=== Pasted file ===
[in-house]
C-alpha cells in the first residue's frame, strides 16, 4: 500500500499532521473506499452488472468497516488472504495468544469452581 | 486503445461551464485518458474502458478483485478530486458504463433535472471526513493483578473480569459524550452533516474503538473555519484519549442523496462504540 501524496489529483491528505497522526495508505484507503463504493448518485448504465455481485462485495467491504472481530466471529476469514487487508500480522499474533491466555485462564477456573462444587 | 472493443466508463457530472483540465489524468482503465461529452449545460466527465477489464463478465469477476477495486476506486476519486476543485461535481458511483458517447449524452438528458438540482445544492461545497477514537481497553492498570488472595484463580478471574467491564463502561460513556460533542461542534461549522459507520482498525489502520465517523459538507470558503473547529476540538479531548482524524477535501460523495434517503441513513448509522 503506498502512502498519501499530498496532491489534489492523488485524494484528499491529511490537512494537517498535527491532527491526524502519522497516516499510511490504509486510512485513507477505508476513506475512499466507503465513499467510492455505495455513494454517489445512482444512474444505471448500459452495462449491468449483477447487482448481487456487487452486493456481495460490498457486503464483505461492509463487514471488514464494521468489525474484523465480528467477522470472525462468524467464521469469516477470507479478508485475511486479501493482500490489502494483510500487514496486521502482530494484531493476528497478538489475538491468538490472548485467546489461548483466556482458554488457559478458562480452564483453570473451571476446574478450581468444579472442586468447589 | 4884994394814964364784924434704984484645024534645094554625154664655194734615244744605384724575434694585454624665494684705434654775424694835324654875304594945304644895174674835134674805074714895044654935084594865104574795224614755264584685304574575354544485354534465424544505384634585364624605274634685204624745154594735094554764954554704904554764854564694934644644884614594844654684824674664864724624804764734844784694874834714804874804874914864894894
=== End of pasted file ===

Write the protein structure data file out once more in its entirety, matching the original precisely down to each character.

[in-house]
C-alpha cells in the first residue's frame, strides 16, 4: 500500500499532521473506499452488472468497516488472504495468544469452581 | 486503445461551464485518458474502458478483485478530486458504463433535472471526513493483578473480569459524550452533516474503538473555519484519549442523496462504540 501524496489529483491528505497522526495508505484507503463504493448518485448504465455481485462485495467491504472481530466471529476469514487487508500480522499474533491466555485462564477456573462444587 | 472493443466508463457530472483540465489524468482503465461529452449545460466527465477489464463478465469477476477495486476506486476519486476543485461535481458511483458517447449524452438528458438540482445544492461545497477514537481497553492498570488472595484463580478471574467491564463502561460513556460533542461542534461549522459507520482498525489502520465517523459538507470558503473547529476540538479531548482524524477535501460523495434517503441513513448509522 503506498502512502498519501499530498496532491489534489492523488485524494484528499491529511490537512494537517498535527491532527491526524502519522497516516499510511490504509486510512485513507477505508476513506475512499466507503465513499467510492455505495455513494454517489445512482444512474444505471448500459452495462449491468449483477447487482448481487456487487452486493456481495460490498457486503464483505461492509463487514471488514464494521468489525474484523465480528467477522470472525462468524467464521469469516477470507479478508485475511486479501493482500490489502494483510500487514496486521502482530494484531493476528497478538489475538491468538490472548485467546489461548483466556482458554488457559478458562480452564483453570473451571476446574478450581468444579472442586468447589 | 4884994394814964364784924434704984484645024534645094554625154664655194734615244744605384724575434694585454624665494684705434654775424694835324654875304594945304644895174674835134674805074714895044654935084594865104574795224614755264584685304574575354544485354534465424544505384634585364624605274634685204624745154594735094554764954554704904554764854564694934644644884614594844654684824674664864724624804764734844784694874834714804874804874914864894894